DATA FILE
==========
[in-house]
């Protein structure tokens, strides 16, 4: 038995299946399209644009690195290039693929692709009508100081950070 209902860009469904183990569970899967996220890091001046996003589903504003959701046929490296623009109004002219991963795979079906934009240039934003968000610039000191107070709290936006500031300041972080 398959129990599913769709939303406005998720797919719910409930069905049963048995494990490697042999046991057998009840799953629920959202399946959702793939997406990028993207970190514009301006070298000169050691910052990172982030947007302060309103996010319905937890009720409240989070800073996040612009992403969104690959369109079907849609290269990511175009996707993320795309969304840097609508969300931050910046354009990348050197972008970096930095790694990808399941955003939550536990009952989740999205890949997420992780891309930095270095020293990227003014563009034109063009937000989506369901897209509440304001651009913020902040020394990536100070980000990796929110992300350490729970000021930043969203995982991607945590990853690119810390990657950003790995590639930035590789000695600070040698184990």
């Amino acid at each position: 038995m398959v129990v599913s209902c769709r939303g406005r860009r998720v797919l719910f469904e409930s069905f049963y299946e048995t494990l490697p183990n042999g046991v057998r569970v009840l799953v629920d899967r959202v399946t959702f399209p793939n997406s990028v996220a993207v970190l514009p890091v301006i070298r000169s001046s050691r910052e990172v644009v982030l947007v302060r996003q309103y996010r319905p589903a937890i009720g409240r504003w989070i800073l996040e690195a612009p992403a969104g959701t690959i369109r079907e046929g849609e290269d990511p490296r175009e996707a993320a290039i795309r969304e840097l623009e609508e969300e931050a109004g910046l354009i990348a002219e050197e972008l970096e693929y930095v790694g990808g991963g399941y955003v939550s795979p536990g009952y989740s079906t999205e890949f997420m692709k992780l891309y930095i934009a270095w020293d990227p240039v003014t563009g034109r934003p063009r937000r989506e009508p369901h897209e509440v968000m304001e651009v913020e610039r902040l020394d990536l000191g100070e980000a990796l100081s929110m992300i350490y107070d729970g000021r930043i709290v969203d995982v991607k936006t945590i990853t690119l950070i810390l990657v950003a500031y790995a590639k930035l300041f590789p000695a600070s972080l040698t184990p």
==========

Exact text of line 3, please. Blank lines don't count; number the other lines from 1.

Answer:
């Amino acid at each position: 038995m398959v129990v599913s209902c769709r939303g406005r860009r998720v797919l719910f469904e409930s069905f049963y299946e048995t494990l490697p183990n042999g046991v057998r569970v009840l799953v629920d899967r959202v399946t959702f399209p793939n997406s990028v996220a993207v970190l514009p890091v301006i070298r000169s001046s050691r910052e990172v644009v982030l947007v302060r996003q309103y996010r319905p589903a937890i009720g409240r504003w989070i800073l996040e690195a612009p992403a969104g959701t690959i369109r079907e046929g849609e290269d990511p490296r175009e996707a993320a290039i795309r969304e840097l623009e609508e969300e931050a109004g910046l354009i990348a002219e050197e972008l970096e693929y930095v790694g990808g991963g399941y955003v939550s795979p536990g009952y989740s079906t999205e890949f997420m692709k992780l891309y930095i934009a270095w020293d990227p240039v003014t563009g034109r934003p063009r937000r989506e009508p369901h897209e509440v968000m304001e651009v913020e610039r902040l020394d990536l000191g100070e980000a990796l100081s929110m992300i350490y107070d729970g000021r930043i709290v969203d995982v991607k936006t945590i990853t690119l950070i810390l990657v950003a500031y790995a590639k930035l300041f590789p000695a600070s972080l040698t184990p």